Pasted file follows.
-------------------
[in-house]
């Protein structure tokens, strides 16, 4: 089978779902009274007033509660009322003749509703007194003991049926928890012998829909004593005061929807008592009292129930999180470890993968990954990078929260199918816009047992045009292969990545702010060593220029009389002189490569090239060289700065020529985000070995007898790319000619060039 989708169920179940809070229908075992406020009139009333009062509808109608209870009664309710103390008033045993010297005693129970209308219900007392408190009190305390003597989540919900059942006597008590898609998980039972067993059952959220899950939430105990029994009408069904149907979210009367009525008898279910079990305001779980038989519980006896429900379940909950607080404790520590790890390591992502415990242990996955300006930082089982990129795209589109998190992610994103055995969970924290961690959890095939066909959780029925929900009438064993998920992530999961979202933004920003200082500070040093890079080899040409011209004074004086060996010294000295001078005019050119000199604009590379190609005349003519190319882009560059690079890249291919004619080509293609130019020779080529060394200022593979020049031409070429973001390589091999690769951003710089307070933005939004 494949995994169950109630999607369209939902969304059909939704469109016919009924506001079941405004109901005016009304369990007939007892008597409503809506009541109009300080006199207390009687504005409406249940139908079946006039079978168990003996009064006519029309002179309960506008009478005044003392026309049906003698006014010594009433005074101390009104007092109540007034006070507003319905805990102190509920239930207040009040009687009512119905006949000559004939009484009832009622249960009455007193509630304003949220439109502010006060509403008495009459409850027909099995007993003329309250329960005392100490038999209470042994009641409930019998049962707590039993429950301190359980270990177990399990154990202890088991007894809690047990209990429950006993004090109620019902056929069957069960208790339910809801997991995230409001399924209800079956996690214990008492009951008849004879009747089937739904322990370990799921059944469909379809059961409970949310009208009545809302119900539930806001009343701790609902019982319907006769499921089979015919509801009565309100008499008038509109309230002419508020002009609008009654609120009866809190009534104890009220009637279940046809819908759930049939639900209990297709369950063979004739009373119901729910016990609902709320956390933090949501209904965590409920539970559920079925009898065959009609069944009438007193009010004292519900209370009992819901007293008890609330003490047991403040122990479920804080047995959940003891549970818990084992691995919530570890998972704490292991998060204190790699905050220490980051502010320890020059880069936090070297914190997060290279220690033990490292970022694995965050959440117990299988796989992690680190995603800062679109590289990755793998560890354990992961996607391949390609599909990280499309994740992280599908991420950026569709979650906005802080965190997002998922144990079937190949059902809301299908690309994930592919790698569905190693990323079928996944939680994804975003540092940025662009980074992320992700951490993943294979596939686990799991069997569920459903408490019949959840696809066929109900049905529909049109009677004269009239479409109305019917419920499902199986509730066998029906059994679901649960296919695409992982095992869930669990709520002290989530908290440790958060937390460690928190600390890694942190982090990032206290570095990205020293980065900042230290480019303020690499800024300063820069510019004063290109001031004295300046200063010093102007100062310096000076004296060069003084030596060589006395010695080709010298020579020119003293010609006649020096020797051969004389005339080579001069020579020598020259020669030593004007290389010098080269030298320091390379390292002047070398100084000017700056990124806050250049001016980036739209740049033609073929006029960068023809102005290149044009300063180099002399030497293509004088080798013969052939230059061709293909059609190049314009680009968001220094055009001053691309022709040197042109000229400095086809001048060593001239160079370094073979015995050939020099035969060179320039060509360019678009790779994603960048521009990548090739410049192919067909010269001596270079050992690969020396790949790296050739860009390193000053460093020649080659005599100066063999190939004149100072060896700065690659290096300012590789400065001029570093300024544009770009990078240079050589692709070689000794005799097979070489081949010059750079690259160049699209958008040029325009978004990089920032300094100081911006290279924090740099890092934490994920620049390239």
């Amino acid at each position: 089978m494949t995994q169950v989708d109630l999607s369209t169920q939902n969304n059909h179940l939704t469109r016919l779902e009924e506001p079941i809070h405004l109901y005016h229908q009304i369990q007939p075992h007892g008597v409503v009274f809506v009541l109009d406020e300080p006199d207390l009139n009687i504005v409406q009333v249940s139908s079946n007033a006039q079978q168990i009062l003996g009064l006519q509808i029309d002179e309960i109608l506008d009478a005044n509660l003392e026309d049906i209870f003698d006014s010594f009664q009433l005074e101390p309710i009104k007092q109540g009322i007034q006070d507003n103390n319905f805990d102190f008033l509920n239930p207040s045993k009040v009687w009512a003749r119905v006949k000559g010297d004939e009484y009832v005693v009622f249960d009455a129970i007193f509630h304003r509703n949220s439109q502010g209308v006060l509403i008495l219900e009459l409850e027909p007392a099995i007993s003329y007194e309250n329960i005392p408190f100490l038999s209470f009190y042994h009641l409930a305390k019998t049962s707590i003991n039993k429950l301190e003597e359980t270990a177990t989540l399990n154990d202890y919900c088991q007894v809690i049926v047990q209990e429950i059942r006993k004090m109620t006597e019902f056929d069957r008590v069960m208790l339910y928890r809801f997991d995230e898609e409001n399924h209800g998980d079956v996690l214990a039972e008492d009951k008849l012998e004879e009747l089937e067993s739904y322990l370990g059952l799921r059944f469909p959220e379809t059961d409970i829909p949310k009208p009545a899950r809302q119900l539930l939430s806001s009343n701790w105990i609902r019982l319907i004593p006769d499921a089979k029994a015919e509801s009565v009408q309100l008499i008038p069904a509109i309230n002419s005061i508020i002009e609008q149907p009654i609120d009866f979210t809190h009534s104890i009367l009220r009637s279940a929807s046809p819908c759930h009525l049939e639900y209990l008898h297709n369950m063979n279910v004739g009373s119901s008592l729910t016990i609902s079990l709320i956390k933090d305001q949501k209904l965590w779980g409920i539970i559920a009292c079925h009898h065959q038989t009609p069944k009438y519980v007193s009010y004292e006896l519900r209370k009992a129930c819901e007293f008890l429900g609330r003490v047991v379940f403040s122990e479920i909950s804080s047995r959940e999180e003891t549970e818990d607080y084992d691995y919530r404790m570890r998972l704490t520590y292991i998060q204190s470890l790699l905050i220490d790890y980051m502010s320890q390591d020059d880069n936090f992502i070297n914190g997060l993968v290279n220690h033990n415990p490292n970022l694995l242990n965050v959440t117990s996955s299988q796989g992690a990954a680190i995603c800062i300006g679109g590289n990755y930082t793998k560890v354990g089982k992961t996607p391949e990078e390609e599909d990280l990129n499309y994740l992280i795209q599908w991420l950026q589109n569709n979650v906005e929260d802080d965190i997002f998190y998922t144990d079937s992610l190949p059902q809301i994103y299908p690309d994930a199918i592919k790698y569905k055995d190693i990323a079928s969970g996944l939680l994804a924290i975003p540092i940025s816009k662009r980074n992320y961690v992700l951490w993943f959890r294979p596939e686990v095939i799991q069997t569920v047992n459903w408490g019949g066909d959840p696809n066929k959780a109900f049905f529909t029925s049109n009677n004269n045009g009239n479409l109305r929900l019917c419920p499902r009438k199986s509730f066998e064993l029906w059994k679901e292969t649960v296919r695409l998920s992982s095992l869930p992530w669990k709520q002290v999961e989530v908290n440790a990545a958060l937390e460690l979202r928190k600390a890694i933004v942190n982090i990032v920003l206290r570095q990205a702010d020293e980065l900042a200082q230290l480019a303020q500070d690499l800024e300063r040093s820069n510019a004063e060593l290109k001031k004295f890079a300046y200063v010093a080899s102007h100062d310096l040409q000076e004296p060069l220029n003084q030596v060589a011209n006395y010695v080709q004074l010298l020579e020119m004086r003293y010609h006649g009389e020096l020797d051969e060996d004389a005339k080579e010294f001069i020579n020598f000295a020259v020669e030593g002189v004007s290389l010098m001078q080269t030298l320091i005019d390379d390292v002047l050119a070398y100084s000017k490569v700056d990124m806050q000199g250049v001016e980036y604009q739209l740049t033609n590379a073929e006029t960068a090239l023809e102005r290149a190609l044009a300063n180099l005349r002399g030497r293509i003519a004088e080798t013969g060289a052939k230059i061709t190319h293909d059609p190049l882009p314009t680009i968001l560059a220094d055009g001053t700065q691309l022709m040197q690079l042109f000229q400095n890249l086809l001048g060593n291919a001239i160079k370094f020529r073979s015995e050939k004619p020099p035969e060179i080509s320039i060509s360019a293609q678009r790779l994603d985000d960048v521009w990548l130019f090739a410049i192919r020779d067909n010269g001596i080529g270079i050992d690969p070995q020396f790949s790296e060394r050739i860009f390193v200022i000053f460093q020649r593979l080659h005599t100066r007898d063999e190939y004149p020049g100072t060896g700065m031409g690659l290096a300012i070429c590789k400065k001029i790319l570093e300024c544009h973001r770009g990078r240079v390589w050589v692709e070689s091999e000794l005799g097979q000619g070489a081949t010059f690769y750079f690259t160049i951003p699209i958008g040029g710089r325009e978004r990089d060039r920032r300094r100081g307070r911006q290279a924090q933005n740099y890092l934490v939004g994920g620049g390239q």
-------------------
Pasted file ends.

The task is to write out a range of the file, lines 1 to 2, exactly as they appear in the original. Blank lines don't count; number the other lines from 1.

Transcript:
[in-house]
């Protein structure tokens, strides 16, 4: 089978779902009274007033509660009322003749509703007194003991049926928890012998829909004593005061929807008592009292129930999180470890993968990954990078929260199918816009047992045009292969990545702010060593220029009389002189490569090239060289700065020529985000070995007898790319000619060039 989708169920179940809070229908075992406020009139009333009062509808109608209870009664309710103390008033045993010297005693129970209308219900007392408190009190305390003597989540919900059942006597008590898609998980039972067993059952959220899950939430105990029994009408069904149907979210009367009525008898279910079990305001779980038989519980006896429900379940909950607080404790520590790890390591992502415990242990996955300006930082089982990129795209589109998190992610994103055995969970924290961690959890095939066909959780029925929900009438064993998920992530999961979202933004920003200082500070040093890079080899040409011209004074004086060996010294000295001078005019050119000199604009590379190609005349003519190319882009560059690079890249291919004619080509293609130019020779080529060394200022593979020049031409070429973001390589091999690769951003710089307070933005939004 494949995994169950109630999607369209939902969304059909939704469109016919009924506001079941405004109901005016009304369990007939007892008597409503809506009541109009300080006199207390009687504005409406249940139908079946006039079978168990003996009064006519029309002179309960506008009478005044003392026309049906003698006014010594009433005074101390009104007092109540007034006070507003319905805990102190509920239930207040009040009687009512119905006949000559004939009484009832009622249960009455007193509630304003949220439109502010006060509403008495009459409850027909099995007993003329309250329960005392100490038999209470042994009641409930019998049962707590039993429950301190359980270990177990399990154990202890088991007894809690047990209990429950006993004090109620019902056929069957069960208790339910809801997991995230409001399924209800079956996690214990008492009951008849004879009747089937739904322990370990799921059944469909379809059961409970949310009208009545809302119900539930806001009343701790609902019982319907006769499921089979015919509801009565309100008499008038509109309230002419508020002009609008009654609120009866809190009534104890009220009637279940046809819908759930049939639900209990297709369950063979004739009373119901729910016990609902709320956390933090949501209904965590409920539970559920079925009898065959009609069944009438007193009010004292519900209370009992819901007293008890609330003490047991403040122990479920804080047995959940003891549970818990084992691995919530570890998972704490292991998060204190790699905050220490980051502010320890020059880069936090070297914190997060290279220690033990490292970022694995965050959440117990299988796989992690680190995603800062679109590289990755793998560890354990992961996607391949390609599909990280499309994740992280599908991420950026569709979650906005802080965190997002998922144990079937190949059902809301299908690309994930592919790698569905190693990323079928996944939680994804975003540092940025662009980074992320992700951490993943294979596939686990799991069997569920459903408490019949959840696809066929109900049905529909049109009677004269009239479409109305019917419920499902199986509730066998029906059994679901649960296919695409992982095992869930669990709520002290989530908290440790958060937390460690928190600390890694942190982090990032206290570095990205020293980065900042230290480019303020690499800024300063820069510019004063290109001031004295300046200063010093102007100062310096000076004296060069003084030596060589006395010695080709010298020579020119003293010609006649020096020797051969004389005339080579001069020579020598020259020669030593004007290389010098080269030298320091390379390292002047070398100084000017700056990124806050250049001016980036739209740049033609073929006029960068023809102005290149044009300063180099002399030497293509004088080798013969052939230059061709293909059609190049314009680009968001220094055009001053691309022709040197042109000229400095086809001048060593001239160079370094073979015995050939020099035969060179320039060509360019678009790779994603960048521009990548090739410049192919067909010269001596270079050992690969020396790949790296050739860009390193000053460093020649080659005599100066063999190939004149100072060896700065690659290096300012590789400065001029570093300024544009770009990078240079050589692709070689000794005799097979070489081949010059750079690259160049699209958008040029325009978004990089920032300094100081911006290279924090740099890092934490994920620049390239």